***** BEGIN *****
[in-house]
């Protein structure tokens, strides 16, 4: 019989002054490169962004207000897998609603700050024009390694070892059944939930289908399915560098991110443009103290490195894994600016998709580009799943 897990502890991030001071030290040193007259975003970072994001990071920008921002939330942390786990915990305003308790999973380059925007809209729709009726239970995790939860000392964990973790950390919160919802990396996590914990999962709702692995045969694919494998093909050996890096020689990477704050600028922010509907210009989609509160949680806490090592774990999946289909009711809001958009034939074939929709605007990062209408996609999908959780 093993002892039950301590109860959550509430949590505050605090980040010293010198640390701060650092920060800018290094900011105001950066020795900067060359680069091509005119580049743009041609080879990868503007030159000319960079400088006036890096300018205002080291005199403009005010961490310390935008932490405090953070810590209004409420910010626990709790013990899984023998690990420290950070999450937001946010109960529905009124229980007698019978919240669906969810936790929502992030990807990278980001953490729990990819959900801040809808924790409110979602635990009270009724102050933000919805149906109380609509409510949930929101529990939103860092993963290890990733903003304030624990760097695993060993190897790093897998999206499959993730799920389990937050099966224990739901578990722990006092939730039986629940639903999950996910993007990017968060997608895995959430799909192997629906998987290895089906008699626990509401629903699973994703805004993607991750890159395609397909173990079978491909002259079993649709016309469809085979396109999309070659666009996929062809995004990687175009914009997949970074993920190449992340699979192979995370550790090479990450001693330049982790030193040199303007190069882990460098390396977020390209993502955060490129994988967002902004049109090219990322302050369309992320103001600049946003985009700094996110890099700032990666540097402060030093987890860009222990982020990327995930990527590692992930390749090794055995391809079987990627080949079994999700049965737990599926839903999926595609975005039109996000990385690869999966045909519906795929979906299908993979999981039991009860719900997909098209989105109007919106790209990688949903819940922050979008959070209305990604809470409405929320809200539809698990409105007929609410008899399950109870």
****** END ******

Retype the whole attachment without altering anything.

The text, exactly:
[in-house]
């Protein structure tokens, strides 16, 4: 019989002054490169962004207000897998609603700050024009390694070892059944939930289908399915560098991110443009103290490195894994600016998709580009799943 897990502890991030001071030290040193007259975003970072994001990071920008921002939330942390786990915990305003308790999973380059925007809209729709009726239970995790939860000392964990973790950390919160919802990396996590914990999962709702692995045969694919494998093909050996890096020689990477704050600028922010509907210009989609509160949680806490090592774990999946289909009711809001958009034939074939929709605007990062209408996609999908959780 093993002892039950301590109860959550509430949590505050605090980040010293010198640390701060650092920060800018290094900011105001950066020795900067060359680069091509005119580049743009041609080879990868503007030159000319960079400088006036890096300018205002080291005199403009005010961490310390935008932490405090953070810590209004409420910010626990709790013990899984023998690990420290950070999450937001946010109960529905009124229980007698019978919240669906969810936790929502992030990807990278980001953490729990990819959900801040809808924790409110979602635990009270009724102050933000919805149906109380609509409510949930929101529990939103860092993963290890990733903003304030624990760097695993060993190897790093897998999206499959993730799920389990937050099966224990739901578990722990006092939730039986629940639903999950996910993007990017968060997608895995959430799909192997629906998987290895089906008699626990509401629903699973994703805004993607991750890159395609397909173990079978491909002259079993649709016309469809085979396109999309070659666009996929062809995004990687175009914009997949970074993920190449992340699979192979995370550790090479990450001693330049982790030193040199303007190069882990460098390396977020390209993502955060490129994988967002902004049109090219990322302050369309992320103001600049946003985009700094996110890099700032990666540097402060030093987890860009222990982020990327995930990527590692992930390749090794055995391809079987990627080949079994999700049965737990599926839903999926595609975005039109996000990385690869999966045909519906795929979906299908993979999981039991009860719900997909098209989105109007919106790209990688949903819940922050979008959070209305990604809470409405929320809200539809698990409105007929609410008899399950109870």